Friend remembers man killed in West Anchorage bridge crash
Records show permit of truck hauling city-owned equipment did not allow travel under Minnesota Drive overpass
ANCHORAGE, Alaska (KTUU) - One week after a deadly crash on Minnesota Drive, family and friends are dealing with the loss of the man killed in the incident.
The scene played out last Tuesday when a commercial vehicle carrying an excavator arm that was too high collided with the Hillcrest Drive overpass while driving northbound on Minnesota.
A Jeep driven by 43-year-old Jason Collins was also traveling northbound on the same road and was hit with equipment that had fallen off the commercial vehicle, with the debris piercing the windshield of Collins’ car. He was pronounced dead at the scene.
Collins, who went by Jay to most, was a dear friend to those who knew him. That includes his best friend of nearly 20 years, Alexander Clark, who posted a heartfelt tribute on his personal Facebook page.
“He helped me build parts of my house and our guest cabin,” Clark wrote. “And he did all the wiring. Not to mention helping me turn wrenches on my planes.”
In his brief epilogue on Facebook, Clark wrote that Collins was a commercial pilot flying for a big box hauler company and owned a small aircraft. Clark said Collins had just finished a flight physical and “was driving over to meet his sweetheart for lunch” when the crash occurred.
Anchorage police say a backhoe owned by the municipality was being hauled when it hit the overpass. According to Justin Shelby with the Department of Transportation and Public Facilities, a piece of the backhoe broke off, striking Jay’s vehicle.
“My understanding is that the excavator arm was torn off by the impact with the bridge, went through the cab of the backhoe before striking a nearby SUV,” Shelby said.
According to the department, the overpass is marked at 14 feet, 3 inches, while the permit that the company towing the equipment, Vulcan Towing and Recovery, possessed was operating with a final condition that requires drivers not to travel under any overhead structure posted at less than 15 feet in height.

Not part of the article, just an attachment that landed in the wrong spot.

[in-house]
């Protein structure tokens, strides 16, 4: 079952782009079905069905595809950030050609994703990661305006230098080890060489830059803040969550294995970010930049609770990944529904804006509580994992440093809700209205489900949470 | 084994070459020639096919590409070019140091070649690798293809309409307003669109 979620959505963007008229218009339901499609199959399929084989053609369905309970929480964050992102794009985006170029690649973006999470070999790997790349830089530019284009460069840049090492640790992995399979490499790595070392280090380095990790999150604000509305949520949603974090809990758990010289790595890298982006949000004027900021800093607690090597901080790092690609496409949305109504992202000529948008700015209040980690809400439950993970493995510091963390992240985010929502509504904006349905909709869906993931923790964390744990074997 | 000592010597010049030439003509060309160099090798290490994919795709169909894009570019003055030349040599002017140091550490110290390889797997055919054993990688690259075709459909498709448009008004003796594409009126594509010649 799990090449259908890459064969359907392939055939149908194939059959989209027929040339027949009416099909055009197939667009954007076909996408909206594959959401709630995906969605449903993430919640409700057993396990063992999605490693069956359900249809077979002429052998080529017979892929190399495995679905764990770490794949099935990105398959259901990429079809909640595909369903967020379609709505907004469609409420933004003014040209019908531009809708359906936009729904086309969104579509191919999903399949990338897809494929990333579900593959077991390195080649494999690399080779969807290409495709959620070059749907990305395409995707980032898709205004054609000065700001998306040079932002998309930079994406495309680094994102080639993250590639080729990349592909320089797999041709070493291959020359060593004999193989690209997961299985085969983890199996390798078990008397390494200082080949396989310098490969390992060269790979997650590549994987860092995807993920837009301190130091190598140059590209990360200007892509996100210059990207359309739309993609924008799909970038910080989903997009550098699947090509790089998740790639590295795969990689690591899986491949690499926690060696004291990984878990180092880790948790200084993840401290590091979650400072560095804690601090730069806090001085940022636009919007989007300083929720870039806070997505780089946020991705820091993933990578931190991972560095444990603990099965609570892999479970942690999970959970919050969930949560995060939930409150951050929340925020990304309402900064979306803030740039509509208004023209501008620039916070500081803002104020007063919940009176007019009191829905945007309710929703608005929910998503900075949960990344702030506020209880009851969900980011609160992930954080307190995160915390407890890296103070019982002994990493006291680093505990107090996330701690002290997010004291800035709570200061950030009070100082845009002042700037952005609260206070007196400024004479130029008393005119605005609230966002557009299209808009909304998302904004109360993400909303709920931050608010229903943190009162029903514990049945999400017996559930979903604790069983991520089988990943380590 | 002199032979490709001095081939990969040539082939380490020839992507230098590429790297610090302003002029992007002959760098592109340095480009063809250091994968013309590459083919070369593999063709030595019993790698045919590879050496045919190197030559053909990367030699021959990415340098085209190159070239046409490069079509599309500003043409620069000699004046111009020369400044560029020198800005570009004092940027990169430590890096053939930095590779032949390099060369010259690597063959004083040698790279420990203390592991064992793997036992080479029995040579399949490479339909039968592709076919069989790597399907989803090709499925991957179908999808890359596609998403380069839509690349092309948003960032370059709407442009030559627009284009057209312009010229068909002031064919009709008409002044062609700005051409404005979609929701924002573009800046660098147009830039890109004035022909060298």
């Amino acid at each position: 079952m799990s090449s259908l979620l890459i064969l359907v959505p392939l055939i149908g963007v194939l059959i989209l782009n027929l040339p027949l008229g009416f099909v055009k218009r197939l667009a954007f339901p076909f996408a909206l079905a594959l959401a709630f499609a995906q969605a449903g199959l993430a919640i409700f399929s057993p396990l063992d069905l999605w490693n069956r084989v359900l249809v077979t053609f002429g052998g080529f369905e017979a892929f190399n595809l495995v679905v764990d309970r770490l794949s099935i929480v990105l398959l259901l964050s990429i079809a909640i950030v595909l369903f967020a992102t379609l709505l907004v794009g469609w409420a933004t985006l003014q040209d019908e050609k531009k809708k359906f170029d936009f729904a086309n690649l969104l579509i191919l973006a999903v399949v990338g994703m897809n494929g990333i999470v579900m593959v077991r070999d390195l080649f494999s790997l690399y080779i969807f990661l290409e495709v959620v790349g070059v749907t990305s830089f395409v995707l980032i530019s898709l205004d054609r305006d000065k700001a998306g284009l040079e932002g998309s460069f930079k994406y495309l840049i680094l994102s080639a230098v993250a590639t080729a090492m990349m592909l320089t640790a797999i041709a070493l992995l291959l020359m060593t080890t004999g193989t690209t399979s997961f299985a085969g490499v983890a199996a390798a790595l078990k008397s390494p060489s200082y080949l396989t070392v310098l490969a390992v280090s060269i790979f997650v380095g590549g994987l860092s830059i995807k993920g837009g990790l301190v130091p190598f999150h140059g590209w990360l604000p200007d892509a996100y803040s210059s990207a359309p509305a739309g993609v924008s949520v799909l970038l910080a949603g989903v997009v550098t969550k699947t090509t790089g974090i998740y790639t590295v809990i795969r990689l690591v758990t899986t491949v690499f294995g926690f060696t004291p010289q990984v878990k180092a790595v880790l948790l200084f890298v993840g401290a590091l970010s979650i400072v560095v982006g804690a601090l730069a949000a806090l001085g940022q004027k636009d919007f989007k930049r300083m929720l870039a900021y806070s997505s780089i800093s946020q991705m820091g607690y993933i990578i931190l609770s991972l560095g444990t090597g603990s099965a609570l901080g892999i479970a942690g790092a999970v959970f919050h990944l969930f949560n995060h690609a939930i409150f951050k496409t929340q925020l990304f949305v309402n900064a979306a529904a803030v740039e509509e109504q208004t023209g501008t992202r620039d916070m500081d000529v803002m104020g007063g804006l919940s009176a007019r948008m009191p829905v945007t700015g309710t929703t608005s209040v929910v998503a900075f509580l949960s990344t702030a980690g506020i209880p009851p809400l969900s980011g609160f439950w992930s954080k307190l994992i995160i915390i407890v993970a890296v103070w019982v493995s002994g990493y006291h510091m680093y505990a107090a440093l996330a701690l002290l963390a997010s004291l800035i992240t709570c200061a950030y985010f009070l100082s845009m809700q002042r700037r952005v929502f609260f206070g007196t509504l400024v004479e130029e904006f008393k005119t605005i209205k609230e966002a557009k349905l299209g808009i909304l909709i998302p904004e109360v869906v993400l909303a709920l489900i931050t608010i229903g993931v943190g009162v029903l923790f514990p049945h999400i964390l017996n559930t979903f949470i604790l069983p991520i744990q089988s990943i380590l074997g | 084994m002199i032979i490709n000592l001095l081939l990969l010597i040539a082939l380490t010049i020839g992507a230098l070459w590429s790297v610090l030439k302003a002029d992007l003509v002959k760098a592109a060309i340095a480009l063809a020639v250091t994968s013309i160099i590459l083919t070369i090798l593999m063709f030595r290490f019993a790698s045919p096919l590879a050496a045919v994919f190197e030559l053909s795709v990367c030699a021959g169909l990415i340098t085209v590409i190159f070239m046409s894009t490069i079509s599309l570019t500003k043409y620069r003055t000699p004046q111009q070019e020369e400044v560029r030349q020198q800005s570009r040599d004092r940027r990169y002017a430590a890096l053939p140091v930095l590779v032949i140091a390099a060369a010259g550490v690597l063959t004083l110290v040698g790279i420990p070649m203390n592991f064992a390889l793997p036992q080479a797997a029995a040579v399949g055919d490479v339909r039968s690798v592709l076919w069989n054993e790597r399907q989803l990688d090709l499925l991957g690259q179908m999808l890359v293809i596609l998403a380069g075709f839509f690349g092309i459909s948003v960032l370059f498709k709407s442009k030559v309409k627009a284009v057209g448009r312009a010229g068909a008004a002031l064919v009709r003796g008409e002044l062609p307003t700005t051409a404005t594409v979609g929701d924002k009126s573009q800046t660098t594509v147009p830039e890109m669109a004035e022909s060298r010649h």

According to the Department of Transportation, Vulcan Towing owned a general permit issued on an annual basis without any disclosure by the permittee as to the nature of the loads that will be transported or the routes by which the permittee plans to travel.
Mayor Dave Bronson’s administration was not able to answer specific questions asked by Alaska’s News Source regarding the ongoing investigation of the crash.
“What we can say is that every death is tragic, and that the Mayor sends his thoughts and prayers to the family of the individual who perished in this accident,” Hans Rodvik, the mayor’s spokesperson, said in an email.
The Anchorage Police Department had no additional statements besides the information already released in its traffic investigation alert.
However, the loss of Collins still hurts those who knew him best. Clark initially began his emotional post by writing, “the person killed on Minnesota Drive in Anchorage was one of us.”
“We trusted Jay to watch our house, teach our kids how to Kayak and sail-board,” the post read. “He and Siri took care of our dogs when we were out of town and many more things. When he was not at work, he was always out in the bush, either on skis or snowshoes, or kayaking, or snow-kiting (...) along with his sweetheart Siri.”
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